Time trial bikes have been getting better and better at going faster and faster. Aero enhancements let more power go to pushing the bike forward and less fighting the wind to get there while carbon blends and layups have steadily made sure that when you hit the gas, the bottom bracket doesn’t decide to pack it in and fold up the frame like Tuesday’s junk mail. Where modern bikes still fall apart is when you need to stop: the brakes that come on nearly every TT and Tri bike, in short, are just this side of terrible.
If you run aluminum brake tracks, Kool Stop’s salmon pads have been around for at least seven years and haven’t been topped in terms of stopping power in any condition you can throw at it, and until disc brakes come to transition, this is likely the single best braking improvement since 2000. Carbon brake track riders fare better, as the technology behind composites have really come a long way since the turn of the 21st century, as well as the interaction between their cork pads in terms of friction without delamination, resulting in braking performance that is slowly approaching its higher-metal-content brethren. Both, however, suffer from the clamping contraptions that adorn, and are increasingly integrated into, our front forks and rear triangles. If you happen to own an integrated solution for your front fork, unfortunately, there isn’t much you can do to overcome the decidedly anemic clamping force your chosen bike comes with, but if you ride a fork with a non-integrated brake we just might have come onto what we believe is the best brake this side of hydraulic – the TriRig Omega.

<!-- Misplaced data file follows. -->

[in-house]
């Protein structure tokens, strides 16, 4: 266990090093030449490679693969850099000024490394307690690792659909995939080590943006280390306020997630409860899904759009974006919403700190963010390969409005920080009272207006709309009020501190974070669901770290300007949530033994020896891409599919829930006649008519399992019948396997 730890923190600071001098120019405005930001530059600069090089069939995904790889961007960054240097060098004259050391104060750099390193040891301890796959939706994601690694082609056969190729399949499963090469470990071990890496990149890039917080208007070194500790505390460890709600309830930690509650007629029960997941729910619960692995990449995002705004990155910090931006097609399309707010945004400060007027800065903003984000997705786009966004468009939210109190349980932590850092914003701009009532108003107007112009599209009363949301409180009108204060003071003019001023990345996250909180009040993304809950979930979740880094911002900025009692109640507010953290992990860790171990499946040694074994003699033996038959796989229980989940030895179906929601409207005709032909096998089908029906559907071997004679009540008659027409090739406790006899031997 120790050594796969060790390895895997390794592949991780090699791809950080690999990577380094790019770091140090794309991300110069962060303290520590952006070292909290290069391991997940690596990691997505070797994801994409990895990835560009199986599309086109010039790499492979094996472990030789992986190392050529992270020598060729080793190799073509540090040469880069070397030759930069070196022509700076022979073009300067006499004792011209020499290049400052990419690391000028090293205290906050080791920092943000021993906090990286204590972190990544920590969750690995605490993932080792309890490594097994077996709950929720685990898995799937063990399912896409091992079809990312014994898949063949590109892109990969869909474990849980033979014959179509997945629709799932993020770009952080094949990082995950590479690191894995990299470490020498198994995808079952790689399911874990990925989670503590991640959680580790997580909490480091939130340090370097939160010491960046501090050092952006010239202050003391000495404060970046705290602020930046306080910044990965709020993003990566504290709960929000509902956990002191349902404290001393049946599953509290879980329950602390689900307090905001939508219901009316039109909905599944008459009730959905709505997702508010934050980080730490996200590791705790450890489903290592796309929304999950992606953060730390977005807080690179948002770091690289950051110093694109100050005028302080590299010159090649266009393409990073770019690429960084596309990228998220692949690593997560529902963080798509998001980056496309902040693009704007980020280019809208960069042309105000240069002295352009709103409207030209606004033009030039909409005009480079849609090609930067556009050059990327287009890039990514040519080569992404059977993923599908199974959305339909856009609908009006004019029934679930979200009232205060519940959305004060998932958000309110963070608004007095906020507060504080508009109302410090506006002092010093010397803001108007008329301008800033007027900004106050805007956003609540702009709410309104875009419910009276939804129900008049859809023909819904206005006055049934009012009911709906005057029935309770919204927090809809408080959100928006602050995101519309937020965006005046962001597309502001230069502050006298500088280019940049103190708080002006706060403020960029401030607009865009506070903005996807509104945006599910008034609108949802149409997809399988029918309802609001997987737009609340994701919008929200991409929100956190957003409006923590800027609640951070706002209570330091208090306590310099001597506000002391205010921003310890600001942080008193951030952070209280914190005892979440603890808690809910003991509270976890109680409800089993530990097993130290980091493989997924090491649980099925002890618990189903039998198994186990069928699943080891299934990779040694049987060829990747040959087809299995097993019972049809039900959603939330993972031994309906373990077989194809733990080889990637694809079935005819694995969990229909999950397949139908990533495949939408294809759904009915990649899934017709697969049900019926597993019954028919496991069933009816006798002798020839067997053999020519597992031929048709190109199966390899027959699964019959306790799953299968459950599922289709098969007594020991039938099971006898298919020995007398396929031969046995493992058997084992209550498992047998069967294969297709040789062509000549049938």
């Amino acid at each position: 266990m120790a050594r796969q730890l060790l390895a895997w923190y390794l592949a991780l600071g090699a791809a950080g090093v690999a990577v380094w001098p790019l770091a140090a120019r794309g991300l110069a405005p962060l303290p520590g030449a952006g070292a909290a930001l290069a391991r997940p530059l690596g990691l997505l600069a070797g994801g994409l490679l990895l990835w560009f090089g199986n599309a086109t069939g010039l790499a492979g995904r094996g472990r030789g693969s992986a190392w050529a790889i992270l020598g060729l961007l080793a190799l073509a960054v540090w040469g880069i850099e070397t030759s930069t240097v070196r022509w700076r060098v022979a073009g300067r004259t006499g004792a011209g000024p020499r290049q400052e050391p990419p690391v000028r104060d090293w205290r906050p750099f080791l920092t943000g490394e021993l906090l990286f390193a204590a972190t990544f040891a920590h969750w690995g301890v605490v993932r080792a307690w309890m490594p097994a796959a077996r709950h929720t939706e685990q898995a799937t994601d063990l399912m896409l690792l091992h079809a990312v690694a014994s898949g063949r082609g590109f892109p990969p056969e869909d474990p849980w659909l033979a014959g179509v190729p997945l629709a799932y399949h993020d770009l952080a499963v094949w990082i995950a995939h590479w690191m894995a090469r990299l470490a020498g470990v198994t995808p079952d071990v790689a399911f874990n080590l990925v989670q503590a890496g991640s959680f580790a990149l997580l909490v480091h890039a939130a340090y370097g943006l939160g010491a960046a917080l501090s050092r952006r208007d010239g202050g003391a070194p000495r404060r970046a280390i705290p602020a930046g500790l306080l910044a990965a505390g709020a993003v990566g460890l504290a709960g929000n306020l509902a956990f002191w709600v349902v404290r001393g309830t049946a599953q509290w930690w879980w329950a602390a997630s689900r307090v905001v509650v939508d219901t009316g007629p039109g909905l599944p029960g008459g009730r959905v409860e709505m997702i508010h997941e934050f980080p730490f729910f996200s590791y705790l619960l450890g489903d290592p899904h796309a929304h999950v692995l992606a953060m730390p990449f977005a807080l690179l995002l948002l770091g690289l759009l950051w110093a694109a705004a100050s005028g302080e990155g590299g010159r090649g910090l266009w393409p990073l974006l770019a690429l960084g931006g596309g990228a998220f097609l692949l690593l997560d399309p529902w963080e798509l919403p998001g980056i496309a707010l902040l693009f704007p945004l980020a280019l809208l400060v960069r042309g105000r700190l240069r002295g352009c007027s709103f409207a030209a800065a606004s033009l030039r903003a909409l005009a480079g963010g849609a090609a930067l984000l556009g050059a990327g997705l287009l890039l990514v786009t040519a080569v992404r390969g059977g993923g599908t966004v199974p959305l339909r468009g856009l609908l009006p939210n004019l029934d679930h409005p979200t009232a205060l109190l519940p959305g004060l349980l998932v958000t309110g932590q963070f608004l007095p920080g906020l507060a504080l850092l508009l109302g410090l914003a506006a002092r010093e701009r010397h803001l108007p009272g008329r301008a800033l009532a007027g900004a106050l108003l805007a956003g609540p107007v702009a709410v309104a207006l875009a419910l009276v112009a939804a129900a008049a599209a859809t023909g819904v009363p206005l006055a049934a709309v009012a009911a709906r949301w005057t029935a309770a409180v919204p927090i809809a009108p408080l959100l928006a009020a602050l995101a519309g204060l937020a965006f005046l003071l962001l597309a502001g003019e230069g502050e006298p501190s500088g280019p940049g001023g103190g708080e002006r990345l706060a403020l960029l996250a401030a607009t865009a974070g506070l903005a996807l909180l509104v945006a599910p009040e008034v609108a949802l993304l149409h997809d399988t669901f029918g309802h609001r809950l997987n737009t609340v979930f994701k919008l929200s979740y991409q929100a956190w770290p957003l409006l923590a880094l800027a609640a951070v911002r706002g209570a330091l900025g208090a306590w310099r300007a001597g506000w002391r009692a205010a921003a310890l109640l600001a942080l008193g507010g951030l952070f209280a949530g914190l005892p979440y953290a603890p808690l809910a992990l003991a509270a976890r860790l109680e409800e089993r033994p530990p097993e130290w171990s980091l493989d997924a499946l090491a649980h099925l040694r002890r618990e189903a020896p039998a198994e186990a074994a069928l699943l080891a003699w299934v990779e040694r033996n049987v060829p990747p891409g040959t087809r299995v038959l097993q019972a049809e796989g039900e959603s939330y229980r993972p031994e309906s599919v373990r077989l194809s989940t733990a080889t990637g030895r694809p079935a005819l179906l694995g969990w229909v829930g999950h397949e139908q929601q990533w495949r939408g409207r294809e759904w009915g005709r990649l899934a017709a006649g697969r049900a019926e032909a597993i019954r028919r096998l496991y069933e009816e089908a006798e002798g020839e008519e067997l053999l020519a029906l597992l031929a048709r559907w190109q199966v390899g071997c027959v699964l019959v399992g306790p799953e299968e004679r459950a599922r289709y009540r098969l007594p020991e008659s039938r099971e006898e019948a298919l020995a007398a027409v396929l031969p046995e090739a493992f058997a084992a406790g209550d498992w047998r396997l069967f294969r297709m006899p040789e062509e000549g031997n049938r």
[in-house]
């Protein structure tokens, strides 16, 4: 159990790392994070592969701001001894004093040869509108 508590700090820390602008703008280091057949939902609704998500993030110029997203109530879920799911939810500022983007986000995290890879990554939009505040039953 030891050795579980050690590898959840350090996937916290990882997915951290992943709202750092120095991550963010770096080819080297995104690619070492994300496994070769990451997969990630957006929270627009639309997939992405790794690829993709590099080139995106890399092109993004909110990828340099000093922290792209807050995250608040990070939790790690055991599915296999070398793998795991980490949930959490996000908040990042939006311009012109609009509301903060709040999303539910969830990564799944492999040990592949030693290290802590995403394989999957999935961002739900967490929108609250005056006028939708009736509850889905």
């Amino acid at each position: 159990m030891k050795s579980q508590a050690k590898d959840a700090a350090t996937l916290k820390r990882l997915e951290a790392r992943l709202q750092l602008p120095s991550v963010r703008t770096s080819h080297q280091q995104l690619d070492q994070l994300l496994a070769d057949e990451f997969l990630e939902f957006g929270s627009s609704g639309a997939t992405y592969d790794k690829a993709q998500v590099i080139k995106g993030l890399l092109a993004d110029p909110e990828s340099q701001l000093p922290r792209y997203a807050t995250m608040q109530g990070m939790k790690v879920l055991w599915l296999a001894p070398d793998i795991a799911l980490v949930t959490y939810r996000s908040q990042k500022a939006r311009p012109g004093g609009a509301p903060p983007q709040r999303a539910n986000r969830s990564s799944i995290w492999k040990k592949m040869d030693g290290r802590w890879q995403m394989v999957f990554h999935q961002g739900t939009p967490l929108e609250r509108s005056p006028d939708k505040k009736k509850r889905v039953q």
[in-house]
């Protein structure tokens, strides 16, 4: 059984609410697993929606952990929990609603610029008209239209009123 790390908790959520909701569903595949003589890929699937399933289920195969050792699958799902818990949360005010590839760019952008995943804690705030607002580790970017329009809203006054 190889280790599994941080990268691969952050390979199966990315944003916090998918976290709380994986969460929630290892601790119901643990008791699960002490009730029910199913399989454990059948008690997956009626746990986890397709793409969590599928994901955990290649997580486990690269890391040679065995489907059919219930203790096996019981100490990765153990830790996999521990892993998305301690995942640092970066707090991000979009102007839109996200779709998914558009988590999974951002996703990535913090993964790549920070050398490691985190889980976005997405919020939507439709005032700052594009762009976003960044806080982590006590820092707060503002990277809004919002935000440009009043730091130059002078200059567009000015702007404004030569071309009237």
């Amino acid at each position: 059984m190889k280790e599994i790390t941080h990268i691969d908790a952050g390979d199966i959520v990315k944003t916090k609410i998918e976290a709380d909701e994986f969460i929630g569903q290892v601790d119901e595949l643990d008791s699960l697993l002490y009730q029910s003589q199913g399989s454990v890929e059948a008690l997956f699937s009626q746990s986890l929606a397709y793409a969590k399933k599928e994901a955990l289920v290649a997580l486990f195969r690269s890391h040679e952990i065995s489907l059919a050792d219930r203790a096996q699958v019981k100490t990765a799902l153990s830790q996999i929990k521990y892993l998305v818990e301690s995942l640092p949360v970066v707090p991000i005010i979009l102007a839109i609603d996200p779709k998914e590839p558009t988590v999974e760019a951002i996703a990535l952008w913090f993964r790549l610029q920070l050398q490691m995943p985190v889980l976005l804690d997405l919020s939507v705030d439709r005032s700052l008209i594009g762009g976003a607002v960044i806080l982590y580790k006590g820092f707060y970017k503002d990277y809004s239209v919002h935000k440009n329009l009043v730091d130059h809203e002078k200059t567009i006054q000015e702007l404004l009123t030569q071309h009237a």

What Nick over at TriRig has done isn’t exactly rocket science; he’s taken the best ideas from around the industry and put them all together in a single product that helps you stop better. The Omega is a center-pull brake, meaning that when you pull up on the lever, a central wedge moves upwards inside the aerodynamic fairing and cantilevers the brake lever arms towards the rim in a linear fashion, which means that modulation is excellent, stopping power is some of the best we’ve felt in years, and clearance for wheels of all widths is equally good. Additionally, the offset from center for the pads is individually adjustable without having the other move a micron via a pair of screws on either side, which makes it a snap to swap wheels of any width one could imagine in and out. Pull the old wheel out, open up the arms via the screws, put the new wheel in and set your pad distance. Done.
Installation was similarly easy, requiring only minimal cable trimming and installing the provided pair of KoolStop Salmon pads, a nice touch for a nice product. For any rider accustomed to fidgeting with brakes for an hour or more to get them where you want them to be, those days are over with the Omega. From putting the bike on the stand to test ride, we needed just ten minutes.
Similarly, braking hard with the Omega was just as easy as installing it. Stopping power from run-of-the-mill side pull brakes to the Omega was, simply put, night and day. Going from open to applying pad to rim takes less travel, is more tactile in the lever and applies pressure in a predictable fashion. We haven’t had the chance to run them in the wet as of yet, but we expect they’ll be just as good there.
In all, our first hundred or so miles have been a pleasure with the TriRig Omega, and we look forward to the next thousand. If you’re considering ditching your TT machine because it just won’t stop, stay tuned. By all accounts, TriRig just might have the solution you’ve been looking for.